The need for identifiers in metadata records was first recognized in the DIF Standard and FGDC Remote Sensing Extensions. These standards introduced identifiers for the metadata records themselves. In ISO 19115 this role is addressed by the metadataIdentifier, an MD_Identifier included in the MD_Metadata object.
Including metadataIdentifiers in the ISO metadata records gives metadata creators a mechanism for uniquely identifying them. This is becoming more important as metadata records evolve from single files into collections of related objects that can be harvested into repositories like geo.data.gov along multiple paths. There is no reliable way to identify duplicate records without a unique identifier in the actual record.
ISO 19115 also includes a MD_Identifier object for associating identifiers with various objects in the metadata record. This object was improved significantly in the revision of 19115. It now includes a Codespace that gives the namespace for the identifier, a version for the identifier, and a description along with the identifier itself. The identifier is guaranteed to be unique in that namespace.
Digital Object Identifiers (DOIs) and Other Dataset Identifiers[edit | edit source]
Digital Object Identifiers are most commonly used to identify and cite published datasets. In the ISO standard these identifiers should be included as an MD_Identifier in the CI_Citation for the dataset. This citation describes how the dataset that the metadata describes is to be cited. If the metadata record itself also had a DOI, that would be in the fileIdentifier.
As DOIs become more ubiquitous, the prefix doi: is becoming a standard internet protocol. This means that browsers and other tools will know that the string doi:10.5067/MEASURES/DMSP-F8/SSMI/DATA302 means the same thing as the URL: http://dx.doi.org/10.5067/MEASURES/DMSP-F8/SSMI/DATA302. As this becomes more common, it addresses the problem of identifiers with no straightforward mechanism for resolution.
Structure[edit | edit source]
Identifiers include several elements:
- authority - the individual or organization responsible for maintenance of the namespace
- code - code is an alphanumeric value identifying an object in a namespace that is maintained by the authority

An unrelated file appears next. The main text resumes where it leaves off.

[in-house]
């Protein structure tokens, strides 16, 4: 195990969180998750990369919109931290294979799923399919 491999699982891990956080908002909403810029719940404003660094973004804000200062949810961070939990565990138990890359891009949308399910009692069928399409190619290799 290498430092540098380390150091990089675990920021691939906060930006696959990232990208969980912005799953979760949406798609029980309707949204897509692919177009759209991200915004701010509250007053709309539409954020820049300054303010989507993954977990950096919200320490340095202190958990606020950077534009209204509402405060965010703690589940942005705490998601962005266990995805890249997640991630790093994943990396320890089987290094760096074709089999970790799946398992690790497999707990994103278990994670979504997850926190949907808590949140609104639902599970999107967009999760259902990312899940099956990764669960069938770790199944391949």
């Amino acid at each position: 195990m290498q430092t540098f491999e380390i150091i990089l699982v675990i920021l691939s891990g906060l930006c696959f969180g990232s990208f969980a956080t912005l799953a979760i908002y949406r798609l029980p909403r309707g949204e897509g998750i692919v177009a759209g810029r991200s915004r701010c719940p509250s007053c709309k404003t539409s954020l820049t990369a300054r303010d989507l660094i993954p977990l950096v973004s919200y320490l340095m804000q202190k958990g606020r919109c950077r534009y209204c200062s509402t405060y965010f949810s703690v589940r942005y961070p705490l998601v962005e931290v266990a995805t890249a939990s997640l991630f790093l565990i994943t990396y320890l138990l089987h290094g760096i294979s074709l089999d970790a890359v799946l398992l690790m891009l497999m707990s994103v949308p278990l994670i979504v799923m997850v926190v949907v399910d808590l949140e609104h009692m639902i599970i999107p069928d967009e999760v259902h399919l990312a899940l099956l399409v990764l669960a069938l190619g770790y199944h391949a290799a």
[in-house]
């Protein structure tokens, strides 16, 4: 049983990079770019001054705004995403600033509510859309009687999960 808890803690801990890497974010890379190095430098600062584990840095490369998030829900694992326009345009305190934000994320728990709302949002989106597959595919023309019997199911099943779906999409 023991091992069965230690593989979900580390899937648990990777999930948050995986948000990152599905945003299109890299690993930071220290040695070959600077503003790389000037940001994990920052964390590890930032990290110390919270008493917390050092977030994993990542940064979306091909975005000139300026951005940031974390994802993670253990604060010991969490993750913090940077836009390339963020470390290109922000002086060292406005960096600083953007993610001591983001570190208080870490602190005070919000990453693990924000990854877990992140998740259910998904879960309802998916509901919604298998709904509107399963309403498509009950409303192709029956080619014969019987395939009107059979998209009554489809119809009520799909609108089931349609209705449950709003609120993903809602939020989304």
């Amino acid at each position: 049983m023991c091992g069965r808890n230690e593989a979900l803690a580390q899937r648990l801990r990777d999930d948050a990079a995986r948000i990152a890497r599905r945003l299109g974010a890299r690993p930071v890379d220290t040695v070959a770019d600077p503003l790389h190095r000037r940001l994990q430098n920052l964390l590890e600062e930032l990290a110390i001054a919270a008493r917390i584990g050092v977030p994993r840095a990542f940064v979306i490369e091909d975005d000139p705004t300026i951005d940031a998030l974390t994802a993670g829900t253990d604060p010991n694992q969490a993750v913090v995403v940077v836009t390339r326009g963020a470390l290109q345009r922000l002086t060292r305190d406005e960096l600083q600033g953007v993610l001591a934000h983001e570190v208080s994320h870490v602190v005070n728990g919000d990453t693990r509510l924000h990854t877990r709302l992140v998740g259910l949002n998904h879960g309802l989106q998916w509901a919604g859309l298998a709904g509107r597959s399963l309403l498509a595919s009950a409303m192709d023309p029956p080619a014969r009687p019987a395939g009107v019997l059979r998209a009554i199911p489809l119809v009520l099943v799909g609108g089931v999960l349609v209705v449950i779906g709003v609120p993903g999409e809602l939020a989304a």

- codeSpace - which unambiguously defines the namespace for the identifier
- version - which is a version for the identifier
- description - a brief description of the meaning of the code
Usage[edit | edit source]
Identifiers occur in many places in the ISO standard. The identifiers in Citations are particularly important because Citations also occur in many locations throughout the standard.
Managing ISO Metadata in a Database[edit | edit source]
Including identifiers in ISO metadata records gives metadata creators a mechanism for uniquely identifying metadata records and pieces of those records for the first time. The importance of unique identifiers is well known to people that use relational database management systems, they are the primary keys that identify items and make relationships possible. This is also becoming more important as metadata records are harvested into repositories like Geospatial One-Stop along multiple paths. There is no reliable way to identify duplicate records without an identifier in the actual record.
Serving Metadata With a REST web service[edit | edit source]
The REST approach to web services is becoming more and more commonplace. The first principle of REST is “Give Everything an ID”. Given this principle, one measure of how “RESTful” a metadata standard might be is the number of id’s that are included in the standard. This compares the number of IDs included in four metadata standards. The original FGDC standard has none, the Directory Interchange Format (DIF) and the FGDC Remote Sensing Extensions (RSE) have one and the ISO 19115(-2) has 36.
These ids make it possible to reference many individual elements in an ISO metadata record directly, so the ISO standard is very compatible with a RESTful approach.